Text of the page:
The mechanical measurements by a physicist/observer of the spacetime properties of a classical particle consists of (a) identifying which clock detects the existence of the particle in what interval of synchronous time and (b) determining the particle's velocity by measuring its Doppler shift. The first is a counting process in space and time, the second is a counting process in temporal frequency space.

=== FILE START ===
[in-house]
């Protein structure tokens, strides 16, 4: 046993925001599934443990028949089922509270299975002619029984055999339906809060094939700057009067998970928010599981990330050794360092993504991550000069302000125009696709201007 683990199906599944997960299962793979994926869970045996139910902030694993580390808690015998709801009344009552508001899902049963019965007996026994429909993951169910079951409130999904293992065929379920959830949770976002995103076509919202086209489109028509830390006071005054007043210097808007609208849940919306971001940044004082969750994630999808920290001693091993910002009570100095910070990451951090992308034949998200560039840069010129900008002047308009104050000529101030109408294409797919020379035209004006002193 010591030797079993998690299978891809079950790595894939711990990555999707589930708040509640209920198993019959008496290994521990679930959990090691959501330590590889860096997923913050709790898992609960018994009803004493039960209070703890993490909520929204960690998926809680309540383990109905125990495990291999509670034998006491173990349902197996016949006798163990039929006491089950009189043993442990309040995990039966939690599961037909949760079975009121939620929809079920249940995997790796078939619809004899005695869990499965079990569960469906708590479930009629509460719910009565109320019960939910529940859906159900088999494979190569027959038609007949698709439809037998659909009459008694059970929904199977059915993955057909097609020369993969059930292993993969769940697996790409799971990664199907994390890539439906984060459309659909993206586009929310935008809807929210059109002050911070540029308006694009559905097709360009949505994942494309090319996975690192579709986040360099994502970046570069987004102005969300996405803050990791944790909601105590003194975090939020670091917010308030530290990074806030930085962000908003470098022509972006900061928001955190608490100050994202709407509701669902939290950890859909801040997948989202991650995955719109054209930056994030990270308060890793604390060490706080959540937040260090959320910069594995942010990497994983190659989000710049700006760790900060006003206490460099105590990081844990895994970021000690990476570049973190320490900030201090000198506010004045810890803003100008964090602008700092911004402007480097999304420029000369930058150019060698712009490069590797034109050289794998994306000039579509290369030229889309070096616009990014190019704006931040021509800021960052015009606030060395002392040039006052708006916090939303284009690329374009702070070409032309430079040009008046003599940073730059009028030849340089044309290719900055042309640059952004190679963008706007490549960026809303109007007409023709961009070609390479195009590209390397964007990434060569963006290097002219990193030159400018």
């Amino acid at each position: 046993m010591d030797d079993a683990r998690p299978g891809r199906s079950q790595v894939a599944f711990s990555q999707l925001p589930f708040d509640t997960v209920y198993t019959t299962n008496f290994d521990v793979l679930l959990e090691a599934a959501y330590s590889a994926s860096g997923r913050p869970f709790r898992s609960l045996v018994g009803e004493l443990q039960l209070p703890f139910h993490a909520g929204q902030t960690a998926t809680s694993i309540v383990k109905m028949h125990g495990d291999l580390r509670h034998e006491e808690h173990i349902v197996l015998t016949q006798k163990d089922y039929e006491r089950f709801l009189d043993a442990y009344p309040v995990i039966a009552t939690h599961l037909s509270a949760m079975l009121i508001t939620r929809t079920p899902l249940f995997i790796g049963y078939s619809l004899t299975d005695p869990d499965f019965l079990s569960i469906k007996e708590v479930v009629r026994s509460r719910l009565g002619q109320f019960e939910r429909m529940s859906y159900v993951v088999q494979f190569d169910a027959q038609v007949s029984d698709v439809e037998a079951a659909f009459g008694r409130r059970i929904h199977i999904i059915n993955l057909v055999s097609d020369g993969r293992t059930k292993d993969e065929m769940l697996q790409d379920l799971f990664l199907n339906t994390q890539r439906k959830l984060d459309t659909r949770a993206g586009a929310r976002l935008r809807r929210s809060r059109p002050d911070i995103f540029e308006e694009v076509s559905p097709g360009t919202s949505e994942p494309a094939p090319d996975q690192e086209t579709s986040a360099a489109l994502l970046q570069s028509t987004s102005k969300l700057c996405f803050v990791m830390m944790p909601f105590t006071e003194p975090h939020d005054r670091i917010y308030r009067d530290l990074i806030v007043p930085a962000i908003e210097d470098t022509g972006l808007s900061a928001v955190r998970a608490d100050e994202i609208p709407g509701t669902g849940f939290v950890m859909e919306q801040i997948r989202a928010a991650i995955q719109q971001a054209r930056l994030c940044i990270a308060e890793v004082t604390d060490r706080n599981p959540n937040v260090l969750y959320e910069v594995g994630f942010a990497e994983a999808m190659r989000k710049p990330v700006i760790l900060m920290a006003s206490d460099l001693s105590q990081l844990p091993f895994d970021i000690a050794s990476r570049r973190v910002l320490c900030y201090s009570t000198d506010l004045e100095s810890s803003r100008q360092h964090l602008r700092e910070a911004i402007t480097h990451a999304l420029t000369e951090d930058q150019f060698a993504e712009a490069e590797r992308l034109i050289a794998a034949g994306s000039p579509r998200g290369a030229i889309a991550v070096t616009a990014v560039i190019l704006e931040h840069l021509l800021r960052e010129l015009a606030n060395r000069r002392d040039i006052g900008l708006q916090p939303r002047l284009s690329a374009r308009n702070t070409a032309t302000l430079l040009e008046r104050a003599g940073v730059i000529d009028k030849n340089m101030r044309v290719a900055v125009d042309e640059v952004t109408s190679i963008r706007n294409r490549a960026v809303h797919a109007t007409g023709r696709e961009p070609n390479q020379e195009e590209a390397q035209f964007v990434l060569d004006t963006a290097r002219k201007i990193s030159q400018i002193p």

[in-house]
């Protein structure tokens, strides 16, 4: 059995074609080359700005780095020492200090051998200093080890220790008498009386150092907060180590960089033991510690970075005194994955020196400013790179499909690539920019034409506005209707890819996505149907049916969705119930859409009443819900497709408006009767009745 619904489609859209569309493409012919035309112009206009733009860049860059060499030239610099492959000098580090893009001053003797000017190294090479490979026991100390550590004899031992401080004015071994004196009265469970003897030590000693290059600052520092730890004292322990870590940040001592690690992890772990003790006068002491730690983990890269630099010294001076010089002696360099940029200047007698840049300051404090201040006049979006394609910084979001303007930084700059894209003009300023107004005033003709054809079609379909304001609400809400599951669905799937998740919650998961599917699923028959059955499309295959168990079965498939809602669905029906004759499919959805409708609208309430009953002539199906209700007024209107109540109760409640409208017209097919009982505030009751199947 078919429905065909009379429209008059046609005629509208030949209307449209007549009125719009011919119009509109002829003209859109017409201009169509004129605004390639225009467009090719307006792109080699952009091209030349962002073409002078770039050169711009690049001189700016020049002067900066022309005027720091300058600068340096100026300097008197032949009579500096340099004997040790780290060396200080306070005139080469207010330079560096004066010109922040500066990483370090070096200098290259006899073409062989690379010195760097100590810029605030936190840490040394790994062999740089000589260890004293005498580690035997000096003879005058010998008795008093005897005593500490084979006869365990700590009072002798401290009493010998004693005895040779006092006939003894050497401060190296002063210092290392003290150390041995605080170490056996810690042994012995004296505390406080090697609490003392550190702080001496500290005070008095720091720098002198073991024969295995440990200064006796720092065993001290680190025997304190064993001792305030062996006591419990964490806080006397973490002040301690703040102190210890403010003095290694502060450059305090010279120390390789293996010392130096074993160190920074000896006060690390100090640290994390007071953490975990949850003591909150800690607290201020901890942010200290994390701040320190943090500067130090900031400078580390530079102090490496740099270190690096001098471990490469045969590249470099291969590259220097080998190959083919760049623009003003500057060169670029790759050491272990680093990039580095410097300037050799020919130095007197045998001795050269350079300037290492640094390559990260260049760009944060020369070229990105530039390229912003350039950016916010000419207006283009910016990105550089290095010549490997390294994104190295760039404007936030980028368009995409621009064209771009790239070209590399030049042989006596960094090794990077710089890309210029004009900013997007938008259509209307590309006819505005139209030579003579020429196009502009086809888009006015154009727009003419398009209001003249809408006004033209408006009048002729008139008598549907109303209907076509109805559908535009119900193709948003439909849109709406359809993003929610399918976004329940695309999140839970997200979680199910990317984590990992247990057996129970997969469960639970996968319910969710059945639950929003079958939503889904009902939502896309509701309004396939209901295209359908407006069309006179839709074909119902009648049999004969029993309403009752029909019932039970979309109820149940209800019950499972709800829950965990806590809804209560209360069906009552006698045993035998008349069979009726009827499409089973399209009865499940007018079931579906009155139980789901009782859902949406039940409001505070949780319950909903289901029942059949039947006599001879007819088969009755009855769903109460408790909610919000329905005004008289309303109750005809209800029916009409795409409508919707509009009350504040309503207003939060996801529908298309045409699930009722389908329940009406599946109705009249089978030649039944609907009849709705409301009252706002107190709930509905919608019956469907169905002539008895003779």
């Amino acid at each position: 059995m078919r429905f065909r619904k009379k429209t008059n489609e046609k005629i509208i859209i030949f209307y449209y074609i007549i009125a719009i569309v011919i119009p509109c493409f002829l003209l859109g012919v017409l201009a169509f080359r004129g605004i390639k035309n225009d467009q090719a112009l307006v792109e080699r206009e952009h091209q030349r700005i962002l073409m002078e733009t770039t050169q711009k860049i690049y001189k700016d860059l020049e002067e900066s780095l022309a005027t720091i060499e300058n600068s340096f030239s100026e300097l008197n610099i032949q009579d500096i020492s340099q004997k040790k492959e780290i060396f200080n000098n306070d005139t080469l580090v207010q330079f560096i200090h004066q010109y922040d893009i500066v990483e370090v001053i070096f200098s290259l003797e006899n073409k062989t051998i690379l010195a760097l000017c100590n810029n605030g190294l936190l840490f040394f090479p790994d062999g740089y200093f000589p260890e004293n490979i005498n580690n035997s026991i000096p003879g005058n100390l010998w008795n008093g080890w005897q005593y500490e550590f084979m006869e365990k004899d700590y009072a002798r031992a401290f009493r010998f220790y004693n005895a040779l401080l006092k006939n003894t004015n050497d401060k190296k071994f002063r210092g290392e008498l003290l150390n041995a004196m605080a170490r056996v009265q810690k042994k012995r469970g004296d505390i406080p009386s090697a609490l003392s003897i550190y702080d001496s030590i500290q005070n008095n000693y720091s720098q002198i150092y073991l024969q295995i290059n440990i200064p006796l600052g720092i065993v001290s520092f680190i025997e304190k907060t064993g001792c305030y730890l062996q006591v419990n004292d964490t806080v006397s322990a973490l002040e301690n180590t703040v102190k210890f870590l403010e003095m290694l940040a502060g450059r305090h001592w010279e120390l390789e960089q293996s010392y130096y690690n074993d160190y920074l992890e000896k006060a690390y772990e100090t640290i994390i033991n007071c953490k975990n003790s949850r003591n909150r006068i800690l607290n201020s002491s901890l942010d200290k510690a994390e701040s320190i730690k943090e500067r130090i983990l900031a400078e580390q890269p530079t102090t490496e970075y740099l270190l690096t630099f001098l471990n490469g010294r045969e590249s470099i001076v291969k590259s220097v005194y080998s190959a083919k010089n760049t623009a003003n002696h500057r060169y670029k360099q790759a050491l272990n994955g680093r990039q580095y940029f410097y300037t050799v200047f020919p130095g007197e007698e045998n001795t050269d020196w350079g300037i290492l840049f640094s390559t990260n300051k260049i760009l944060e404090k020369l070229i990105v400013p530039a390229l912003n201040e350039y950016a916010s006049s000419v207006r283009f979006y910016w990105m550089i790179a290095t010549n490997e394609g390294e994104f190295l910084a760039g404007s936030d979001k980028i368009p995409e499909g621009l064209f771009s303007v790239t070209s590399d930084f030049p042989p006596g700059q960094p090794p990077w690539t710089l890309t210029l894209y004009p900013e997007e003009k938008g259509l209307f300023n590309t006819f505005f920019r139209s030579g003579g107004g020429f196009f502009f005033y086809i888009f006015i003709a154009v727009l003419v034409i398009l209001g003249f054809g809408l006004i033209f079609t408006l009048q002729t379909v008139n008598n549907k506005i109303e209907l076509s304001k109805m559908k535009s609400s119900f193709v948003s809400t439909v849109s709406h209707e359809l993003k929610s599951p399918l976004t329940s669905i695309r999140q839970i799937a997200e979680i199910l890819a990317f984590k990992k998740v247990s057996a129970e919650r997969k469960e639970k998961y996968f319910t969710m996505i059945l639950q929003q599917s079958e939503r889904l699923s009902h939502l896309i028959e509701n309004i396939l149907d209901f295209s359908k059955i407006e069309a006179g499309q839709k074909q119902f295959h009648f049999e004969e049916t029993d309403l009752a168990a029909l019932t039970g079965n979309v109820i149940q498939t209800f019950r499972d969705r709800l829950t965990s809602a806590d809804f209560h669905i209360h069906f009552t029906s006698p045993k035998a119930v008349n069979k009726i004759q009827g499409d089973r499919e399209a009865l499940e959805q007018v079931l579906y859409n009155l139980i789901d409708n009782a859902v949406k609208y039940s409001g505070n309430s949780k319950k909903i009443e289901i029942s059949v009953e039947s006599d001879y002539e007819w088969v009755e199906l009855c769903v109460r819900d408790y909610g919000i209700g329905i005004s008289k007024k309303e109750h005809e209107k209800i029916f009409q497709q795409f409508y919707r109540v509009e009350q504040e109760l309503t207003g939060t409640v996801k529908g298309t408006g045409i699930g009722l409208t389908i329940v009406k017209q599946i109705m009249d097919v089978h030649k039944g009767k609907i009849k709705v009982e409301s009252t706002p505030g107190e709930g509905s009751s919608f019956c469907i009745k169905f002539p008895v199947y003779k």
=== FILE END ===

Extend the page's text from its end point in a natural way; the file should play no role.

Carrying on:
The wave mechanical measurements of the spacetime properties of a classical electromagnetic (e.m.) field consist of using the expanding set of recording clocks to form a phased array of mutually receding receivers. This array samples the e.m. field at the locations of the recording clocks at regular intervals of synchronous time. The phased array mode involves all clocks at once and thus provides a record of the magnitude and spatial phase of the e.m. field. By repeating this procedure at temporal intervals controlled by the synchronized ticking of the clocks, one obtains a sampled historical record of the magnitude of the field and its temporal phase.